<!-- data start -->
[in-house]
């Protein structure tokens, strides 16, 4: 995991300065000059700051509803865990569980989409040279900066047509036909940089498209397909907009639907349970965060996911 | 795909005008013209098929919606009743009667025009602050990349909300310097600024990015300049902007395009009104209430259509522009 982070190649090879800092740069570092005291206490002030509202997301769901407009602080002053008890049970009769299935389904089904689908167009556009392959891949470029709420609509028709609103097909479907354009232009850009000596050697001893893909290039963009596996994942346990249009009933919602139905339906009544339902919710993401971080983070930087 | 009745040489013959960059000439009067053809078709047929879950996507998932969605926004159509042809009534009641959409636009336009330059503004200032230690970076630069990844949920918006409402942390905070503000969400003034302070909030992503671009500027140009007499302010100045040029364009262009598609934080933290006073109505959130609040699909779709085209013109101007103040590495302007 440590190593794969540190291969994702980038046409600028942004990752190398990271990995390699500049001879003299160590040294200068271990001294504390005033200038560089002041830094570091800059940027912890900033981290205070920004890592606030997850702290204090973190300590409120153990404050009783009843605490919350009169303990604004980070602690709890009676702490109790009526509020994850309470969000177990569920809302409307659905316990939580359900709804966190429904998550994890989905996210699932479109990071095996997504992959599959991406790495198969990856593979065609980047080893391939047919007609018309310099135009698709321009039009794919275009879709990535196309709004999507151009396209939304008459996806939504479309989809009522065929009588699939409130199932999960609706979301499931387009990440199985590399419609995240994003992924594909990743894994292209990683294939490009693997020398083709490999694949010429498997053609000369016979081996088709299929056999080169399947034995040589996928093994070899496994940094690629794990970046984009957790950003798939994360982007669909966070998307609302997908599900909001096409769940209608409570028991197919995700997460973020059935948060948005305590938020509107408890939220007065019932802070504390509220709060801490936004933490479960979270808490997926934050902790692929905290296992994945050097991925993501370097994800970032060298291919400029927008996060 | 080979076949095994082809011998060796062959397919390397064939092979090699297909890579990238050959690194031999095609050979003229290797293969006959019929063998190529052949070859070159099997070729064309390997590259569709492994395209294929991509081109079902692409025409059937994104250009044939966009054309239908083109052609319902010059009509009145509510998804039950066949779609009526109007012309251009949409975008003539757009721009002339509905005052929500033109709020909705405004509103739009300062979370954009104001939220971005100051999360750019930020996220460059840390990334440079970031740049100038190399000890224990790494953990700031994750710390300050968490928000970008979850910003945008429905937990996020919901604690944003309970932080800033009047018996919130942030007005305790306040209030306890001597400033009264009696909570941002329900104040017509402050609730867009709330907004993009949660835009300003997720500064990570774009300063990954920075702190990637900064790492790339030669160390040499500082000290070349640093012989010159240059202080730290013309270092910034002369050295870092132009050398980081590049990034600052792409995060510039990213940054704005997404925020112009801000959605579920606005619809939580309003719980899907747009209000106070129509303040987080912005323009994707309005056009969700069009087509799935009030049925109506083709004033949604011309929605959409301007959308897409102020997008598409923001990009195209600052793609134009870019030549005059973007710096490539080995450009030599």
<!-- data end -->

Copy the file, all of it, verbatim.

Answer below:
[in-house]
């Protein structure tokens, strides 16, 4: 995991300065000059700051509803865990569980989409040279900066047509036909940089498209397909907009639907349970965060996911 | 795909005008013209098929919606009743009667025009602050990349909300310097600024990015300049902007395009009104209430259509522009 982070190649090879800092740069570092005291206490002030509202997301769901407009602080002053008890049970009769299935389904089904689908167009556009392959891949470029709420609509028709609103097909479907354009232009850009000596050697001893893909290039963009596996994942346990249009009933919602139905339906009544339902919710993401971080983070930087 | 009745040489013959960059000439009067053809078709047929879950996507998932969605926004159509042809009534009641959409636009336009330059503004200032230690970076630069990844949920918006409402942390905070503000969400003034302070909030992503671009500027140009007499302010100045040029364009262009598609934080933290006073109505959130609040699909779709085209013109101007103040590495302007 440590190593794969540190291969994702980038046409600028942004990752190398990271990995390699500049001879003299160590040294200068271990001294504390005033200038560089002041830094570091800059940027912890900033981290205070920004890592606030997850702290204090973190300590409120153990404050009783009843605490919350009169303990604004980070602690709890009676702490109790009526509020994850309470969000177990569920809302409307659905316990939580359900709804966190429904998550994890989905996210699932479109990071095996997504992959599959991406790495198969990856593979065609980047080893391939047919007609018309310099135009698709321009039009794919275009879709990535196309709004999507151009396209939304008459996806939504479309989809009522065929009588699939409130199932999960609706979301499931387009990440199985590399419609995240994003992924594909990743894994292209990683294939490009693997020398083709490999694949010429498997053609000369016979081996088709299929056999080169399947034995040589996928093994070899496994940094690629794990970046984009957790950003798939994360982007669909966070998307609302997908599900909001096409769940209608409570028991197919995700997460973020059935948060948005305590938020509107408890939220007065019932802070504390509220709060801490936004933490479960979270808490997926934050902790692929905290296992994945050097991925993501370097994800970032060298291919400029927008996060 | 080979076949095994082809011998060796062959397919390397064939092979090699297909890579990238050959690194031999095609050979003229290797293969006959019929063998190529052949070859070159099997070729064309390997590259569709492994395209294929991509081109079902692409025409059937994104250009044939966009054309239908083109052609319902010059009509009145509510998804039950066949779609009526109007012309251009949409975008003539757009721009002339509905005052929500033109709020909705405004509103739009300062979370954009104001939220971005100051999360750019930020996220460059840390990334440079970031740049100038190399000890224990790494953990700031994750710390300050968490928000970008979850910003945008429905937990996020919901604690944003309970932080800033009047018996919130942030007005305790306040209030306890001597400033009264009696909570941002329900104040017509402050609730867009709330907004993009949660835009300003997720500064990570774009300063990954920075702190990637900064790492790339030669160390040499500082000290070349640093012989010159240059202080730290013309270092910034002369050295870092132009050398980081590049990034600052792409995060510039990213940054704005997404925020112009801000959605579920606005619809939580309003719980899907747009209000106070129509303040987080912005323009994707309005056009969700069009087509799935009030049925109506083709004033949604011309929605959409301007959308897409102020997008598409923001990009195209600052793609134009870019030549005059973007710096490539080995450009030599």